Through February 21, 2009
Receptions: December 13, 2008
Julia Morgan Society Reception, 6 – 7pm
Public Reception, 7 – 9pm

Riverside Art Museum
3425 Mission Inn Avenue, Riverside, CA  92501
Contact: Micah Carlson, Marketing Coordinator
Phone: 951.684.7111, ext. 312  ●  Fax: 951.684.7332

Web site,
Museum Hours: Monday through Saturday, 10:00 am to 4:00 pm, Thursday until 8 pm
Museum Shop Hours: Monday through Saturday, 10:00 AM to 4:00 PM
Atrium Restaurant Hours: Monday through Friday, 11:30 AM to 2:00 PM
Admission: $5.00 per visitor / Museum members, students, children 12 & under FREE


Nowadays, painting in southern California is all over the place, stylistically as well as geographically. But it has been adopted with particular verve by one still new, rapidly evolving genre. The manifold sources for this new genre, from graffiti to cartoons to psychedelia to car (and surf/skateboard) customizing and on and on, provide these self-styled, technically adept “lowbrow” or “newbrow” or “pop surrealist” painters with an immense variety of styles, subjects, attitudes, and rhetorics.
Riverside artist Jeff Soto has achieved an especially prominent place among the legions of “newbrow” painters.  In his work of the past couple of years, Soto has reached a clarity of intent, as well as pitch of technique, that embodies a true vision – true, that is, to his grasp of reality, not just to the making of a richly faceted yet coherent image. Soto made his reputation on visually assured, pictorially ambitious paintings; now, he is challenging himself to produce visually challenging, even unstable imagery, imagery that reflects back at us something more than our need for entertaining stimulus.
Soto’s new, perhaps more focused direction, an onset of musings on the perilous state of the world, came about in response to the birth of his daughter. The work is now rooted in the visual vocabulary of children (not, by the way, in their crude visual grammar) and is driven not by the adult preference for tales of caution but by the kids’ own predilection for personifying all they desire and fear in a clearly delineated community, or species, of creature-characters. The work, according to Soto, is also rooted in his deep ambivalence about his (and his daughter’s) environment. Although born in Orange County, Soto spent his youth in Riverside, discovered art at Riverside Community College, and continues to live here. The Inland landscape “is a common element [in] my paintings,” Soto notes, identifying “gentle rolling purple hills,” “dead dried up brush,” a “rogue palm tree on the horizon,” and even the Raincross as recurring motifs in his recent art. (“The smoky smog layer sometimes makes an appearance, as does decaying signage and oil pumps…”) To Soto Riverside, with its down-to-earth ambience and diversity of communities, encapsulates the world – even more concisely than does nearby, but fantasy-absorbed and mask-wearing, Los Angeles.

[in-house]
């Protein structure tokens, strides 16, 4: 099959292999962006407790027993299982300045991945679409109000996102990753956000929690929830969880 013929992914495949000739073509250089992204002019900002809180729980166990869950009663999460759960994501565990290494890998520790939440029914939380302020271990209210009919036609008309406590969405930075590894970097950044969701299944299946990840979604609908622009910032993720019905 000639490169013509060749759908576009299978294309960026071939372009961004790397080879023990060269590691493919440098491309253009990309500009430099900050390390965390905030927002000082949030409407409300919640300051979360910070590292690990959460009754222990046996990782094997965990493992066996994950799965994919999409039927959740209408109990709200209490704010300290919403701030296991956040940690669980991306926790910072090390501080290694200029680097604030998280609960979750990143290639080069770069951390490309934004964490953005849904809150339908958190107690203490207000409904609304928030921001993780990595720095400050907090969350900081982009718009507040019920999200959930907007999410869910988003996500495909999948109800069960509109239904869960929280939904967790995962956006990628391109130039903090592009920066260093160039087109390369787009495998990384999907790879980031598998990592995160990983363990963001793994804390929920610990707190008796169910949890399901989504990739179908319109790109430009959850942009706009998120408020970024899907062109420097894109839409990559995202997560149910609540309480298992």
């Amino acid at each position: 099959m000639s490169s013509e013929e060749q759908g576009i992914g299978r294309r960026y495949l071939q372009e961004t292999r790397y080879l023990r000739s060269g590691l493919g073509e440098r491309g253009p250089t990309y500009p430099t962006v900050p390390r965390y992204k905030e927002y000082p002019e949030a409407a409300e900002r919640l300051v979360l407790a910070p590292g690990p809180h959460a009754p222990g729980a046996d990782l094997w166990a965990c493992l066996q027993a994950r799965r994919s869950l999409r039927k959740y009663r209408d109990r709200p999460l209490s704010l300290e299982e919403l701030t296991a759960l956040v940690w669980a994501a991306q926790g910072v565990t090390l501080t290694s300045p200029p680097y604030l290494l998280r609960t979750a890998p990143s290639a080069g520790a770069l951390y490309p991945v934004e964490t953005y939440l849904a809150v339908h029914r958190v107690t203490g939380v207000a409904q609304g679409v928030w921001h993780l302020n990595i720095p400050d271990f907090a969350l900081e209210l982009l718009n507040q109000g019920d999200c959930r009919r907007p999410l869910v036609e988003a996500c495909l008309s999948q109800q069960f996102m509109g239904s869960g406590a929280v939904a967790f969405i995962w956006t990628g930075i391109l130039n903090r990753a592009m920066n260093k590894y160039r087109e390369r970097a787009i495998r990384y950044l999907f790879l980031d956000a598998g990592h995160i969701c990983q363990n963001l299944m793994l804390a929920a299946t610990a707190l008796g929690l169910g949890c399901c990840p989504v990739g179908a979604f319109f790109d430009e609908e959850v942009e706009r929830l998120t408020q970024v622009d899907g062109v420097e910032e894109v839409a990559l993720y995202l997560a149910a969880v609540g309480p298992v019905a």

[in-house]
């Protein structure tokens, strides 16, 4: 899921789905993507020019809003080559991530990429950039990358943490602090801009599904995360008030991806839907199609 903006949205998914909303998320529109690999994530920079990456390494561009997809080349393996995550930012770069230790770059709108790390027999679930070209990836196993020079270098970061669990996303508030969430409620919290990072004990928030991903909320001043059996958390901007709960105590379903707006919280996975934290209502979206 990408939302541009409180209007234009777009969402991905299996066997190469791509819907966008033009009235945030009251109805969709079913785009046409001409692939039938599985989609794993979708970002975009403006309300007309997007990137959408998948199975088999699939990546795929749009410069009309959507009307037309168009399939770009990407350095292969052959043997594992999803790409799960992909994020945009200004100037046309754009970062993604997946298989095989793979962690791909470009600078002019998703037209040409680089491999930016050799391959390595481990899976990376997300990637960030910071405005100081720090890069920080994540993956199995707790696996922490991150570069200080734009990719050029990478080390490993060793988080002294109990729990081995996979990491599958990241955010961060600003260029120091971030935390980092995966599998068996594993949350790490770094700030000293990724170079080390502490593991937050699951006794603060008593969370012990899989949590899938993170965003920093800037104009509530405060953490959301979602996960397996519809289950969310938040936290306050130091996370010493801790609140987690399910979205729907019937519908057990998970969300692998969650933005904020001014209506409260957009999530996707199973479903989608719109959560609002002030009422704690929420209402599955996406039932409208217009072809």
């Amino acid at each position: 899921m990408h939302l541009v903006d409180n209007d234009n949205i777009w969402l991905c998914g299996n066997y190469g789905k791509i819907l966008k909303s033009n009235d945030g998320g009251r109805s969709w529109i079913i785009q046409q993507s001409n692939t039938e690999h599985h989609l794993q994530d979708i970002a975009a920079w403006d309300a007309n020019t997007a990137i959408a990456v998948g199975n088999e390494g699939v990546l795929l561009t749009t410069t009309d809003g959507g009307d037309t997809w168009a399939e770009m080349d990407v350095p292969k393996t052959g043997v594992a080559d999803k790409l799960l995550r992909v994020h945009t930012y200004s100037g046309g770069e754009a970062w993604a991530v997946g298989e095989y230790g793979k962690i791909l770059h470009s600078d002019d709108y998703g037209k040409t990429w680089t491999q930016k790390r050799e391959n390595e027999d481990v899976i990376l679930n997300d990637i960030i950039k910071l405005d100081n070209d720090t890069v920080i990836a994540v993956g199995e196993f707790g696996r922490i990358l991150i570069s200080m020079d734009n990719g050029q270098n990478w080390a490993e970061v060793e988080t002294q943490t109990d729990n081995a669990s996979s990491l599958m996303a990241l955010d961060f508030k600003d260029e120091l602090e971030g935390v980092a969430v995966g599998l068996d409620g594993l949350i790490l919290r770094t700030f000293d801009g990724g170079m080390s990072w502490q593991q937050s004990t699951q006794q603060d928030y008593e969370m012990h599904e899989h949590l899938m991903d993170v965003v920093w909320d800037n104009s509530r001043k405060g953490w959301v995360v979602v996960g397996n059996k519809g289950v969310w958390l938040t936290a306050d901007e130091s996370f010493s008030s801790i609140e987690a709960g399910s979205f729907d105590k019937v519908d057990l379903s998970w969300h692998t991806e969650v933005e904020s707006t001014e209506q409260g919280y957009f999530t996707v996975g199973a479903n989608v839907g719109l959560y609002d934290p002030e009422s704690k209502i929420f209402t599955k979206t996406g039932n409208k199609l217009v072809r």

Jeff Soto wants that salty ambience and visual-cultural diversity to suffuse his paintings. He is, after all, making a statement about humanity, never an easy thing to do, much less do eloquently. And he wants to make sure that we understand that he falls on the side of the “little guy.” Soto – like so many artistic champions of the working man – doesn’t aim for eloquence, but in his persistent refinement of his art he may achieve it. Turning In Circles is curated by Daniel Foster, RAM Executive Director and Lee Tusman, RAM Adult Education Curator.
Jeff Soto: “Storm Clouds” Book Signing and Slide Show
Thursday, February 5, 2009 7:30 – 9pm
In conjunction with Jeff Soto: Turning in Circles, Riverside Art Museum and Mark Murphy Designs co-published Jeff Soto’s new book Storm Clouds. Picking up from where Soto’s first book Potato Stamp Dreams (sold out in 2005!) left off, the new book features paintings with the theme of family, politics, nature and his own experiments in form. 154 pages, 264 images. 8 x10 inches, hardcover. $41. Includes an essay by Riverside Art Museum Senior Curator Peter Frank.